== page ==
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Martin Shaw: A century of genocide, 1915-2009

[Martin Shaw is a historical sociologist of war and global politics, and professor of international relations and politics at the University of Sussex.]

When Armenian leaders in Constantinople (now Istanbul) were massacred on 24 April 1915, it was the signal for killings and deportations of Armenians across eastern Anatolia, then the heartland of the Ottoman empire and the core territory of what was in 1923 to become the Republic of Turkey....

That the genocide remains politically potent after almost a century should not be surprising. Historical wrongs powerfully influence national memories, and as Turkish leaders are finally beginning to recognise, sustained denial only compounds the harm. Yet it would be wrong to take this political morality tale as the end of the matter. This is also because the campaign to recognise the Armenian genocide as one of the most terrible such episodes risks skewing our understanding of genocide, both then and now.

The destruction of the Armenians was undoubtedly one of the largest, most murderous genocides in history, and it is fully justified to compare it to the Nazi holocaust and Rwanda. Yet none of these "mega-genocides" (as Mark Levene has called them) were stand-alone events. Rather they were the most concentrated and totally murderous among many episodes of mass death in their times. There were other victims of Ottoman and Turkish genocide - mainly Greeks and other Christians but also, especially later, Kurds; and there were other perpetrators in the same historical period, and other victims.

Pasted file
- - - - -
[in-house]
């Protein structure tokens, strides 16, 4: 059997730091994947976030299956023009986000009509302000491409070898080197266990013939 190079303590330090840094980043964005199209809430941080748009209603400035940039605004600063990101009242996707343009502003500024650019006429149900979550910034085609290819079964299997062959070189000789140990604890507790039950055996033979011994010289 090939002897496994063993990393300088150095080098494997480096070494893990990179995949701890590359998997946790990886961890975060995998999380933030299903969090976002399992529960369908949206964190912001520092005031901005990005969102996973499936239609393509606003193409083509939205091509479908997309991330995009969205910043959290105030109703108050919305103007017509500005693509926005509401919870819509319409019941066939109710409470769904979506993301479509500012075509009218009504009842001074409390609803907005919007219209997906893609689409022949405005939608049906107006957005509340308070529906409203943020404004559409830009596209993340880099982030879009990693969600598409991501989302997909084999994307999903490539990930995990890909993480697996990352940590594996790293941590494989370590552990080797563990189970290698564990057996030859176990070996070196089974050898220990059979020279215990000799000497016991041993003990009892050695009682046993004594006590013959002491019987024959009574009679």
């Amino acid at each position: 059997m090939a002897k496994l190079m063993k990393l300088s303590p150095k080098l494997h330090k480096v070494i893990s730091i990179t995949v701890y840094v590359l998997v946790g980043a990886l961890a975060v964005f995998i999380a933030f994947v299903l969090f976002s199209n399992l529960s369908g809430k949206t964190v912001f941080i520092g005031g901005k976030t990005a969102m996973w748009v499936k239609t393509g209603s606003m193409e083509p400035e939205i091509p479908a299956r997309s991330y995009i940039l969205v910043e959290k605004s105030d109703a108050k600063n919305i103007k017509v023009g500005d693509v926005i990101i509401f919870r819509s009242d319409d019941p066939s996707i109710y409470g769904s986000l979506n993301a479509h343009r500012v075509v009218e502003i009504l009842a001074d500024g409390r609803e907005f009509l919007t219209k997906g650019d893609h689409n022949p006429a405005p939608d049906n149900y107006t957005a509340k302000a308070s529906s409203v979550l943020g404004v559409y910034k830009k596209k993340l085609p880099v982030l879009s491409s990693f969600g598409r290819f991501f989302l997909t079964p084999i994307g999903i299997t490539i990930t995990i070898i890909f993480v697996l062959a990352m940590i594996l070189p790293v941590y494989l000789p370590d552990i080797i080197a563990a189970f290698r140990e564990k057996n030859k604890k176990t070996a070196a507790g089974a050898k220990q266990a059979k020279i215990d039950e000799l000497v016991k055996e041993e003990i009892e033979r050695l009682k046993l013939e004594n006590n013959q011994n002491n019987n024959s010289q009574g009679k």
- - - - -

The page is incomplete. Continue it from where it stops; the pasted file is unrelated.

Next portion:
Indeed, as Donald Bloxham argues in his seminal study, the Armenian genocide was the climax of a whole period in which, as the Ottoman empire declined and eventually collapsed, new nation-states sought to establish themselves by establishing ethnic homogeneity - and therefore expelling, and sometimes killing, members of ethnic groups that they didn't want in their new states. The southeastern European version of the "great game" was not just a system of rivalry among states and empires, but a system of conflicting ethnic expulsions and genocide.

To recognise this wider picture should not detract from the particular depths of the violence against the Armenians. Contextualising does not mean condoning; nor does it mean buying the false balancing of the deniers, who say in effect that since Turks and Muslims were also killed and expelled (and they were, by Armenians, Greeks, Russians and other Christian Slavs, as well as by the Ottoman state), then why so much fuss about the Armenian victims? It is important to recognise the differences between the largest-scale, most murderous campaigns, such as the Ottomans' against the Armenians, and the smaller-scale or less murderous campaigns and more isolated massacres, carried out by other parties. Yet all belong with the scope of genocide - classically defined as the deliberate destruction of a social group. The destruction of the Armenians was the largest, most ruthless, concentrated genocide during a series of wars in the region where many parties developed, at times, genocidal aims.

At the same time, this should not be seen as a purely "near-eastern" and Balkan problem....
Read entire article at OpenDemocracy